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Edgar Allan Poe and Gothic Booze

Edgar Allan Poe; portrait by Gabriel Harrison, 1896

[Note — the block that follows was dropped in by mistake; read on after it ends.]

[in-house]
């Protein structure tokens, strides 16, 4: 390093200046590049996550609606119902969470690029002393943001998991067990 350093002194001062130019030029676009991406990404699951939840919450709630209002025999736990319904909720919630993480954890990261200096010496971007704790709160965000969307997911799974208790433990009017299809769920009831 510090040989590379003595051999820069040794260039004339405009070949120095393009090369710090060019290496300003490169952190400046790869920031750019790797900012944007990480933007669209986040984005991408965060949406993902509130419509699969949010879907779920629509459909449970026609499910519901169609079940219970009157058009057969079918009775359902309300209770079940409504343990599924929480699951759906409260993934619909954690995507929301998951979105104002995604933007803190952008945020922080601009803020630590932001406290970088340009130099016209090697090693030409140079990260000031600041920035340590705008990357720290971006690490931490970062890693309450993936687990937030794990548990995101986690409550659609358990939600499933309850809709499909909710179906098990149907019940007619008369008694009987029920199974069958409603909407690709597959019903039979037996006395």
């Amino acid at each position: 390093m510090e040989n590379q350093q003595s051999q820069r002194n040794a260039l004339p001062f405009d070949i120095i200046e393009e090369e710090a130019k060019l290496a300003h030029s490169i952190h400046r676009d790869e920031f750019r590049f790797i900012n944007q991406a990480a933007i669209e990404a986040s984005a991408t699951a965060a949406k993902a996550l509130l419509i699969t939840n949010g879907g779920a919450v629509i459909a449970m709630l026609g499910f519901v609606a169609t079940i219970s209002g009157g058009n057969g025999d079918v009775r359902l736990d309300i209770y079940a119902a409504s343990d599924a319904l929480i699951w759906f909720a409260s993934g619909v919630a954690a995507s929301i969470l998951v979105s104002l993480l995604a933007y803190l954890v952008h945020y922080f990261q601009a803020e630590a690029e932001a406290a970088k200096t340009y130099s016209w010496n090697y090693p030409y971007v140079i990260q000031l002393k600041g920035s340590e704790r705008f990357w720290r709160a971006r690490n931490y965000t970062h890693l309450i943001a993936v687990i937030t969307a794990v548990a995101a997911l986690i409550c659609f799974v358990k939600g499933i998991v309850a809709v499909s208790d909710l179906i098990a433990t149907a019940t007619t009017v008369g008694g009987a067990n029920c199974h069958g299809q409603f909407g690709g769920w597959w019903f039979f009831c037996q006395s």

Few writers are remembered so distinctively as Poe, whose haunting tales of dungeons and macabre characters in distress were extremely influential on writers in America and abroad. Many American writers up to the mid-twentieth century were quite addicted to alcohol, and Poe was no exception. One perceptive writer, in fact, termed him the chairman of the board of American writers with a fondness for drink, and such a title deserves some merit. Poe’s humble origins and distinctive upbringing both had a hand in making him the unique writer that he became, an uncommon individual who merits attention as an exclusive voice in literature.